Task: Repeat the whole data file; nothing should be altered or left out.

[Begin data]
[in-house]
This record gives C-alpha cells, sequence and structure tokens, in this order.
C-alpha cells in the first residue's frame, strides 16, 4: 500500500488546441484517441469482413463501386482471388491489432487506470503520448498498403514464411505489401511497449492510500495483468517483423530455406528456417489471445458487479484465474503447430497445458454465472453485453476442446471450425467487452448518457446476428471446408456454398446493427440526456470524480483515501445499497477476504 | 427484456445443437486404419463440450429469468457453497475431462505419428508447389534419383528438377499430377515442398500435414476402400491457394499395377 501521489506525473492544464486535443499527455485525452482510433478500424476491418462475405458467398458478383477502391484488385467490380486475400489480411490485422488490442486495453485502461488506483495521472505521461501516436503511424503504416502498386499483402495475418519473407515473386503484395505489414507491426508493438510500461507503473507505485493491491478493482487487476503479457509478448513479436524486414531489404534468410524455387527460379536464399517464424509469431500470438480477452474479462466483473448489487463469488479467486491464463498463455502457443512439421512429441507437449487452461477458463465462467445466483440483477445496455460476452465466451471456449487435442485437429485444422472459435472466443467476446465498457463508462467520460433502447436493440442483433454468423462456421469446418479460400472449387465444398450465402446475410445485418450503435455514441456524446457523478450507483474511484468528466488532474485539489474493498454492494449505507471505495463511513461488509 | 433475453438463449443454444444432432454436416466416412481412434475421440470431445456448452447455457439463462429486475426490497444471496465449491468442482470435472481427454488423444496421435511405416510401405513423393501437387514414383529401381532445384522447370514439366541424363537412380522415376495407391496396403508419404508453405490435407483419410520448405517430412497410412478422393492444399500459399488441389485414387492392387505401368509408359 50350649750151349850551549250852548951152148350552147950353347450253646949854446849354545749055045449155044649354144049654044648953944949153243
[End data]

[in-house]
This record gives C-alpha cells, sequence and structure tokens, in this order.
C-alpha cells in the first residue's frame, strides 16, 4: 500500500488546441484517441469482413463501386482471388491489432487506470503520448498498403514464411505489401511497449492510500495483468517483423530455406528456417489471445458487479484465474503447430497445458454465472453485453476442446471450425467487452448518457446476428471446408456454398446493427440526456470524480483515501445499497477476504 | 427484456445443437486404419463440450429469468457453497475431462505419428508447389534419383528438377499430377515442398500435414476402400491457394499395377 501521489506525473492544464486535443499527455485525452482510433478500424476491418462475405458467398458478383477502391484488385467490380486475400489480411490485422488490442486495453485502461488506483495521472505521461501516436503511424503504416502498386499483402495475418519473407515473386503484395505489414507491426508493438510500461507503473507505485493491491478493482487487476503479457509478448513479436524486414531489404534468410524455387527460379536464399517464424509469431500470438480477452474479462466483473448489487463469488479467486491464463498463455502457443512439421512429441507437449487452461477458463465462467445466483440483477445496455460476452465466451471456449487435442485437429485444422472459435472466443467476446465498457463508462467520460433502447436493440442483433454468423462456421469446418479460400472449387465444398450465402446475410445485418450503435455514441456524446457523478450507483474511484468528466488532474485539489474493498454492494449505507471505495463511513461488509 | 433475453438463449443454444444432432454436416466416412481412434475421440470431445456448452447455457439463462429486475426490497444471496465449491468442482470435472481427454488423444496421435511405416510401405513423393501437387514414383529401381532445384522447370514439366541424363537412380522415376495407391496396403508419404508453405490435407483419410520448405517430412497410412478422393492444399500459399488441389485414387492392387505401368509408359 50350649750151349850551549250852548951152148350552147950353347450253646949854446849354545749055045449155044649354144049654044648953944949153243